IOC President Thomas Bach gave an in-house interview yesterday ©IOC

Britain's four-time Olympic rowing gold medallist Sir Matthew Pinsent said International Olympic Committee (IOC) President Thomas Bach has been "tone-deaf" in response to the coronavirus pandemic, adding that he believes Tokyo 2020 should not go ahead.

Pinsent made the comment on Twitter in response to an in-house interview shown by the IOC with Bach yesterday.

It followed a conference call with athlete representatives regarding Tokyo 2020, and amid uncertainty over whether the Games will begin on July 24 due to COVID-19.

"We have just had a really great call with 220 athlete representatives from all around the world, it was very constructive and gave us a lot of insight," Bach said.

"We aimed to continue being very realistic in our analysis.

"We were confronted with many concerns about the qualification system and the restrictions being in place now.

"We were also very constructive in consideration of the way to Tokyo.

"We will keep acting in a responsible way that is in the interest of the athletes whilst always respecting our two principles – the safeguarding and health of the athletes and contributing to the containment of the virus, and secondly to protect the interest of the athletes and Olympic sport."

In response to the video, Pinsent tweeted: "I'm sorry Mr Bach but this is tone deaf.

"The instinct to keep safe (not to mention obey Government instructions to lock down) is not compatible with athlete training, travel and focus that a looming Olympics demands of athletes, spectators, organisers etc.

"Keep them safe. Call it off."

Pinsent is just the latest voice to call for the Games not to go ahead.

The coronavirus has had a considerable impact on the sporting calendar, with numerous qualification events for the Olympic Games either postponed or cancelled.

Concerns have been raised over athletes being unable to train for the Games, as several countries have been locked down by Governments to curb the spread of the virus.

Pinsent, a former member of the IOC Athletes' Commission, expanded on his Twitter post in an interview with BBC Radio 4's Today Programme.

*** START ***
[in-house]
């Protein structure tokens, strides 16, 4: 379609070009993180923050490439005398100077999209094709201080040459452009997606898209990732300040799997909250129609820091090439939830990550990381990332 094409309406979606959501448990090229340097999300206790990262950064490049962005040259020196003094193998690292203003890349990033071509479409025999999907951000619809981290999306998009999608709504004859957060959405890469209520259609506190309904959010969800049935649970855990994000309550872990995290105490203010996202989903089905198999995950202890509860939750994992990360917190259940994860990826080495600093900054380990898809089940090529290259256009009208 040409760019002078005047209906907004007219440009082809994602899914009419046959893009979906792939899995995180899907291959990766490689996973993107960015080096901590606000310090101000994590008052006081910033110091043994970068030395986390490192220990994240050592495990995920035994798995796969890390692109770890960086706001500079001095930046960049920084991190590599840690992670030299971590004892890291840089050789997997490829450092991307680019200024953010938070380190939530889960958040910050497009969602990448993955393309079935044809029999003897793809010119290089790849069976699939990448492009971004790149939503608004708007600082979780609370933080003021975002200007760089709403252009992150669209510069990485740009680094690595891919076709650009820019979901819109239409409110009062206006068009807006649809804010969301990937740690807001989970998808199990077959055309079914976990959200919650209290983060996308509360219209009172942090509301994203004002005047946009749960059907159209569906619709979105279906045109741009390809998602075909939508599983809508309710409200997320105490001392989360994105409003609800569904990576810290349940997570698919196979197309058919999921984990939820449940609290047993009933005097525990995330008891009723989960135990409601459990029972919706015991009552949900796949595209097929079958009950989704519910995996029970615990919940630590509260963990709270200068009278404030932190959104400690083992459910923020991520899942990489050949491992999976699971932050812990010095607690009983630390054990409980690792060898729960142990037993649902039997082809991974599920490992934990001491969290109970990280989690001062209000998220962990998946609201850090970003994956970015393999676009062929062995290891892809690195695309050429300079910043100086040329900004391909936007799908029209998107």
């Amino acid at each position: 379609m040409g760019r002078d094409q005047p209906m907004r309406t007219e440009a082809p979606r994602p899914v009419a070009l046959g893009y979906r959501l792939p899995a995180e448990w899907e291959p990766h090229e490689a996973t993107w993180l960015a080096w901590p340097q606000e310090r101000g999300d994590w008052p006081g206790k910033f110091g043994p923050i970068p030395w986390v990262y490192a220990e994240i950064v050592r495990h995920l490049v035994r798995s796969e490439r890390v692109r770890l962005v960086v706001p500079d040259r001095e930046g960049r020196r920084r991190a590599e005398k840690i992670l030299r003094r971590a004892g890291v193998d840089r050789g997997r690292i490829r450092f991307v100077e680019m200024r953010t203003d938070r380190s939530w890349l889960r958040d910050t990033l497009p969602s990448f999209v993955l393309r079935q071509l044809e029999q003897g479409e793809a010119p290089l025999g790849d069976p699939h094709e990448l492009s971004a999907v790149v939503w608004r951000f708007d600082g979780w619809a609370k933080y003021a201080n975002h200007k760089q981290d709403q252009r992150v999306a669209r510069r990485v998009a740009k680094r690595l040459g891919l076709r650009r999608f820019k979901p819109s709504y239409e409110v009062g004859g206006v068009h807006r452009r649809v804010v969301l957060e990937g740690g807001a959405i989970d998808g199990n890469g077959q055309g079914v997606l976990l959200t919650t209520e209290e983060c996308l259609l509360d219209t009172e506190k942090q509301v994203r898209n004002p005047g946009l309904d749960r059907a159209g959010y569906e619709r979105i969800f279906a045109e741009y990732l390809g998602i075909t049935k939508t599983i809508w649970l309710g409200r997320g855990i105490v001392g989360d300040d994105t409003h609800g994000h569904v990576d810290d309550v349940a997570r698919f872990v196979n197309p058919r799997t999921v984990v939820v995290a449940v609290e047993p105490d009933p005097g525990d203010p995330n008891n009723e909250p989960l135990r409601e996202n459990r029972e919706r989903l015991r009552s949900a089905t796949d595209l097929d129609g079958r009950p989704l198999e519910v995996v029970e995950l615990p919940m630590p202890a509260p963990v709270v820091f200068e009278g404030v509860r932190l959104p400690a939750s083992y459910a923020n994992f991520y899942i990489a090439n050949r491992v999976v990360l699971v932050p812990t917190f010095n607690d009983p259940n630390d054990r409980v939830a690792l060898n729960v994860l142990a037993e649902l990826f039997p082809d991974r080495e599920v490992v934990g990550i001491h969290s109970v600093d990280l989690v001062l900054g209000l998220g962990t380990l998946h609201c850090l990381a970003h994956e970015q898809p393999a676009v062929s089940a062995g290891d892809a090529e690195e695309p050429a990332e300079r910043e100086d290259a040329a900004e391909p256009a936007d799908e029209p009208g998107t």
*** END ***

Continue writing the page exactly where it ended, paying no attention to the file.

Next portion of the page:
"I think that is really unfortunate messaging at this stage, I think there are bigger things to worry about at this stage on a global front," he said.

"We have other priorities.

"I think the Olympics should at the very least be saying we should postpone or cancel at this stage and we will talk about postponement later on.

"I just don't think there is much of a choice at this stage.

"For many of the European and Asian countries, organised sport in any meaningful way has ceased under Government advice.

"I do not see there is a way forward for an Olympic athlete to train as an individual, but particularly in a team environment.

"Obviously I came from rowing, and rowing squads around Europe and the world are essentially downing tools and going into lockdown as their individual Governments are mandating that they should – I just think it's unfair.

"It's unfair for the Olympics to say we're going to carry on.

"There are the two big forces in an Olympic athlete's life, which is the Olympics and everything else.

"And those two things are pulling in different directions at this moment."

IOC Athletes' Commission member Hayley Wickenheiser earlier this week claimed the IOC's insistence the Olympics will go ahead as planned was "irresponsible".

Olympic pole vault champion Katerina Stefanidi of Greece echoed Wickenheiser's comments, accusing the IOC of leaving athletes "at risk".

The IOC have said there is no need for "any drastic decisions at this stage" in relation to Tokyo 2020.

The coronavirus pandemic has seen more than 220,000 cases reported worldwide, with close to 9,000 confirmed deaths.